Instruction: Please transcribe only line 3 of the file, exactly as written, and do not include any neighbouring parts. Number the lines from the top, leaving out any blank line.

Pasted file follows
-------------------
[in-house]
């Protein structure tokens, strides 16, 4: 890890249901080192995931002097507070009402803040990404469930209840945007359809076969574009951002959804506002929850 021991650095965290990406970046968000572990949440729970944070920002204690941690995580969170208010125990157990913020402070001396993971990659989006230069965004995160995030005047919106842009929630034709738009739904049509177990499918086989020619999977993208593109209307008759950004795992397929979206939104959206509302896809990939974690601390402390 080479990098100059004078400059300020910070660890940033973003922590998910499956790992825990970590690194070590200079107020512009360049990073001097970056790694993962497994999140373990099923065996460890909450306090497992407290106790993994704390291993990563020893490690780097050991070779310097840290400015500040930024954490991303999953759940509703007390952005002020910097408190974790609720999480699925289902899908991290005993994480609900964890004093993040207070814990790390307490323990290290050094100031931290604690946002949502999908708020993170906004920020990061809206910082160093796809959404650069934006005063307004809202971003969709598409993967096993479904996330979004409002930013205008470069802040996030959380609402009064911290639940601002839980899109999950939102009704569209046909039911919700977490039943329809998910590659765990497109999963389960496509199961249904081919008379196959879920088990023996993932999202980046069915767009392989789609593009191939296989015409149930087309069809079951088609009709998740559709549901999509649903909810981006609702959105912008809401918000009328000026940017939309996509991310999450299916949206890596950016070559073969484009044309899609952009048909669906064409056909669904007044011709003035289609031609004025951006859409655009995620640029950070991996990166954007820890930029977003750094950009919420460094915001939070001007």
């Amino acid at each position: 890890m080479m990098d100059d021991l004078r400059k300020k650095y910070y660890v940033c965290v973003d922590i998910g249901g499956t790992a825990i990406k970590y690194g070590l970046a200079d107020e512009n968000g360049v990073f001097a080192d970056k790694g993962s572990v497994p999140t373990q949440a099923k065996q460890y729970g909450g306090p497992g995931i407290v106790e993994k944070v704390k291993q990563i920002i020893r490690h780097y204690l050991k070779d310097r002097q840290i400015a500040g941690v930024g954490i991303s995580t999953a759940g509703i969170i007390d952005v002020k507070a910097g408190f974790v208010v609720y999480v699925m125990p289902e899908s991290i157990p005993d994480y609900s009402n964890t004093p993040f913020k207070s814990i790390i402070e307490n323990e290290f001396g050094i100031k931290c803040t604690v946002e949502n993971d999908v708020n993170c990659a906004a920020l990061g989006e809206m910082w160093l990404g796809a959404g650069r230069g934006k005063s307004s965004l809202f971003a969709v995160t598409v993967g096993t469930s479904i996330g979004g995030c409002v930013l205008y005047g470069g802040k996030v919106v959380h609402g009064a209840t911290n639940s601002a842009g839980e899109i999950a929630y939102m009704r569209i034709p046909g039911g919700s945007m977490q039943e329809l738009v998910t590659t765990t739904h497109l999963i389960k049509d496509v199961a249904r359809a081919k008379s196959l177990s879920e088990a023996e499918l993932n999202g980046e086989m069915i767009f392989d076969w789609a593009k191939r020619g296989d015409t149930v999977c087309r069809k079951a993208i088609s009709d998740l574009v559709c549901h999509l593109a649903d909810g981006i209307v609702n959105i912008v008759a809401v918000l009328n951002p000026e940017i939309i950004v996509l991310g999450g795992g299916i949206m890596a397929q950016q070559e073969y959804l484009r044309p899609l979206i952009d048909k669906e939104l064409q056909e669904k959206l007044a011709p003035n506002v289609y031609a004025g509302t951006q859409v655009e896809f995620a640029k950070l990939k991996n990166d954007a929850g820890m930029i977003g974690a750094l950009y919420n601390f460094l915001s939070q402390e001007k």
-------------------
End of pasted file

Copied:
């Amino acid at each position: 890890m080479m990098d100059d021991l004078r400059k300020k650095y910070y660890v940033c965290v973003d922590i998910g249901g499956t790992a825990i990406k970590y690194g070590l970046a200079d107020e512009n968000g360049v990073f001097a080192d970056k790694g993962s572990v497994p999140t373990q949440a099923k065996q460890y729970g909450g306090p497992g995931i407290v106790e993994k944070v704390k291993q990563i920002i020893r490690h780097y204690l050991k070779d310097r002097q840290i400015a500040g941690v930024g954490i991303s995580t999953a759940g509703i969170i007390d952005v002020k507070a910097g408190f974790v208010v609720y999480v699925m125990p289902e899908s991290i157990p005993d994480y609900s009402n964890t004093p993040f913020k207070s814990i790390i402070e307490n323990e290290f001396g050094i100031k931290c803040t604690v946002e949502n993971d999908v708020n993170c990659a906004a920020l990061g989006e809206m910082w160093l990404g796809a959404g650069r230069g934006k005063s307004s965004l809202f971003a969709v995160t598409v993967g096993t469930s479904i996330g979004g995030c409002v930013l205008y005047g470069g802040k996030v919106v959380h609402g009064a209840t911290n639940s601002a842009g839980e899109i999950a929630y939102m009704r569209i034709p046909g039911g919700s945007m977490q039943e329809l738009v998910t590659t765990t739904h497109l999963i389960k049509d496509v199961a249904r359809a081919k008379s196959l177990s879920e088990a023996e499918l993932n999202g980046e086989m069915i767009f392989d076969w789609a593009k191939r020619g296989d015409t149930v999977c087309r069809k079951a993208i088609s009709d998740l574009v559709c549901h999509l593109a649903d909810g981006i209307v609702n959105i912008v008759a809401v918000l009328n951002p000026e940017i939309i950004v996509l991310g999450g795992g299916i949206m890596a397929q950016q070559e073969y959804l484009r044309p899609l979206i952009d048909k669906e939104l064409q056909e669904k959206l007044a011709p003035n506002v289609y031609a004025g509302t951006q859409v655009e896809f995620a640029k950070l990939k991996n990166d954007a929850g820890m930029i977003g974690a750094l950009y919420n601390f460094l915001s939070q402390e001007k």